If Bell can pull this off, they could end up successfully positioning themselves as the lowest risk and lowest cost offering, and by a good margin. Depending on the timing, they could even win the competition out of necessity if defense budgets begin to head on a downward trend. And the stakes are very high. This aircraft is slated to replace roughly half of the Army's AH-64 Apache fleet and would give Bell the mantle of purveyor of armed scout helicopters to the U.S. Army once again after it lost it when the Army made the very controversial decision to retire the entire OH-58D Kiowa Warrior fleet just a few years ago. That airframe was based on the iconic Bell Jet Ranger design.
On the survivable end of the spectrum, speed is just one factor. Maybe Bell will repackage the 525's tech into a stealthy airframe that goes a long way to reduce its radar and infrared signature. This is something that is much more challenging to do for designs that place a premium on high-speed. As a result, they may have bulky coaxial rotors and some sort of propulsor or propeller system that isn't conducive to low-observability.
There is strong logic behind the idea that even though a rotary-wing platform may be as fast as feasible, if it can't survive when it arrives over the battlespace, it is not worth much. If this is the case, Bell may have an incredibly convincing argument. Pack enough speed to shorten transit times and limit vulnerability over some areas where speed is beneficial, but concentrate on survivability over the combat zone without relying on nap-of-the-earth flying, electronic warfare, enhanced situational awareness systems, and active defensive systems alone. And possibly do all this at a price that is well within the Army's ability to purchase large quantities relatively quickly. Currently, the Army says it wants to spend $30M on each armed scout aircraft.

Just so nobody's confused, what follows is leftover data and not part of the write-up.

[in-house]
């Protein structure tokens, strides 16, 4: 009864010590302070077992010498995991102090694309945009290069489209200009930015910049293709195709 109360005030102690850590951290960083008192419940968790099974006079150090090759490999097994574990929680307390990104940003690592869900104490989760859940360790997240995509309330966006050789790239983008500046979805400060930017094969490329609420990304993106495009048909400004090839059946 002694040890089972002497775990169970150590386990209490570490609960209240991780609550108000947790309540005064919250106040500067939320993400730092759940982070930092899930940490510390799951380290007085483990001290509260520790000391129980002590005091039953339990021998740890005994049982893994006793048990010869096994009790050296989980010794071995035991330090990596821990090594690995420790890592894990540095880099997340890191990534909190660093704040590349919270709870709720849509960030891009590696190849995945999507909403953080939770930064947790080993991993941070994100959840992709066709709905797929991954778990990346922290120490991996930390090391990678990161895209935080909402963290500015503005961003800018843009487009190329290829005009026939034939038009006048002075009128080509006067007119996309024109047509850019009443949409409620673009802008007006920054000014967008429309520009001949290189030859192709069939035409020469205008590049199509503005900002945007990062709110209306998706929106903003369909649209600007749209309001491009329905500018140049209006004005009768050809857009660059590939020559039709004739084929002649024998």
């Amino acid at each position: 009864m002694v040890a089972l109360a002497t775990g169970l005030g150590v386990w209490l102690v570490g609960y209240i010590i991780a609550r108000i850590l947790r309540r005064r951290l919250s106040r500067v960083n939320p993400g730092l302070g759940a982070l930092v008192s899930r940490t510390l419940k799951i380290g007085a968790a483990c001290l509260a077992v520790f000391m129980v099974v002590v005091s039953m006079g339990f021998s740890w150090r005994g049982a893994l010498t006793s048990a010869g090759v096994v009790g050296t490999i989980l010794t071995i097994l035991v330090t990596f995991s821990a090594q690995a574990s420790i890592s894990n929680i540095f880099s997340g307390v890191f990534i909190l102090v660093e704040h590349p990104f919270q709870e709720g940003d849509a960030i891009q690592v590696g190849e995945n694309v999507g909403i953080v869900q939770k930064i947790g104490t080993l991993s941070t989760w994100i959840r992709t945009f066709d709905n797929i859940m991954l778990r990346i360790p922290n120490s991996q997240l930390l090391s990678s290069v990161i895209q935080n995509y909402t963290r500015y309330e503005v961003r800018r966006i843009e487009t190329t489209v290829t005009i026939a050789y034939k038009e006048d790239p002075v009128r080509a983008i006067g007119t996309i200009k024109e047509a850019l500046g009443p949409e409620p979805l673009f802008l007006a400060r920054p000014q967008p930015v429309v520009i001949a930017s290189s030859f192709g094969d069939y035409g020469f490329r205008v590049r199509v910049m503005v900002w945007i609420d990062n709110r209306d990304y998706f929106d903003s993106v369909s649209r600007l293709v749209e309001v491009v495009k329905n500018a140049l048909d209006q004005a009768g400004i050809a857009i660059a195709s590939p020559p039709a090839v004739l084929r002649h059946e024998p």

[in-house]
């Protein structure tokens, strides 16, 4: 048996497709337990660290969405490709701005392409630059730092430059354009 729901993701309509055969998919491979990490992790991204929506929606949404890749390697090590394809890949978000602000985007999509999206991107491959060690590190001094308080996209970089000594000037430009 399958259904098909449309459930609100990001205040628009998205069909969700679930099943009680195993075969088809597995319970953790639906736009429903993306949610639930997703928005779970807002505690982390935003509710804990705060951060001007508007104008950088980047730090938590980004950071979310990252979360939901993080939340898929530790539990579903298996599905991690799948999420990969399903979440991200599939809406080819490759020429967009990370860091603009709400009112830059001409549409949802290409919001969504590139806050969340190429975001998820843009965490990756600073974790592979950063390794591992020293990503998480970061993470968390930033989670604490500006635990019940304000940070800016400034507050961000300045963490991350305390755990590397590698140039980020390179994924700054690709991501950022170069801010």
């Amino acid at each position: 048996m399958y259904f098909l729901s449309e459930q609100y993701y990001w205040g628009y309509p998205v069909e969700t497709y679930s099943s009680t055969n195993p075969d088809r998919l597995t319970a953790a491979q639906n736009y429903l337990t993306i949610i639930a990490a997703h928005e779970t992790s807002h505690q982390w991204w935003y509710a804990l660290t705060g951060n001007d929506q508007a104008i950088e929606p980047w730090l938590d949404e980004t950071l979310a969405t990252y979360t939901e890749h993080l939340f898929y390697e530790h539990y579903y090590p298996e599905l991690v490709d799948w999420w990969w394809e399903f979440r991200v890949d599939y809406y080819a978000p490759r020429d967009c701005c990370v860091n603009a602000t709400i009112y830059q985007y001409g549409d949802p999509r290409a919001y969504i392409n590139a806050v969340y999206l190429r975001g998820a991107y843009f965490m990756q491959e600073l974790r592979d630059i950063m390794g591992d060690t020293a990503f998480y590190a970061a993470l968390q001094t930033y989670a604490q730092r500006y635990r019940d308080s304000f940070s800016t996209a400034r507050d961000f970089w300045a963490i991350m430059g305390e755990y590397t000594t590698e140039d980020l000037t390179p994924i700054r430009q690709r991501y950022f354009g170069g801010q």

We know for a fact that Bell has worked for decades on low-observable helicopter applications. We also know that the precedent for a penetrating stealth helicopter being successfully used in a high-risk situation exists due to the Bin Laden raid. So, the possibility of a stealthy airframe here seems real. The design could even make use of new internal weapons deployment capabilities that are now available off-the-shelf and are uniquely conducive to stealth designs.
At the same time, Bell could also aim to just attack on all fronts when it comes to driving down unit cost and present a non-stealthy design that meets the basic FARA requirements, but does so at a very attractive price and with very low risk to the Army. This could also help when it comes to exporting the next generation scout helicopter to allies around the globe, none of which have the dollars that the Pentagon does to blow on buying high-end platforms in large quantities.
Either way, this is a novel strategy for Bell, but one that is also a bit of a gamble considering the competition is coming with some pretty high-end concepts that feature relatively extreme capabilities in the speed category. Also, the Army rejected a more conventional design, the MD 969 Swift, already, but that helicopter had no way of meeting the 200 knot requirement.
Hopefully, we will get look at Bell's final configuration soon.
Contact the author: Tyler@thedrive.com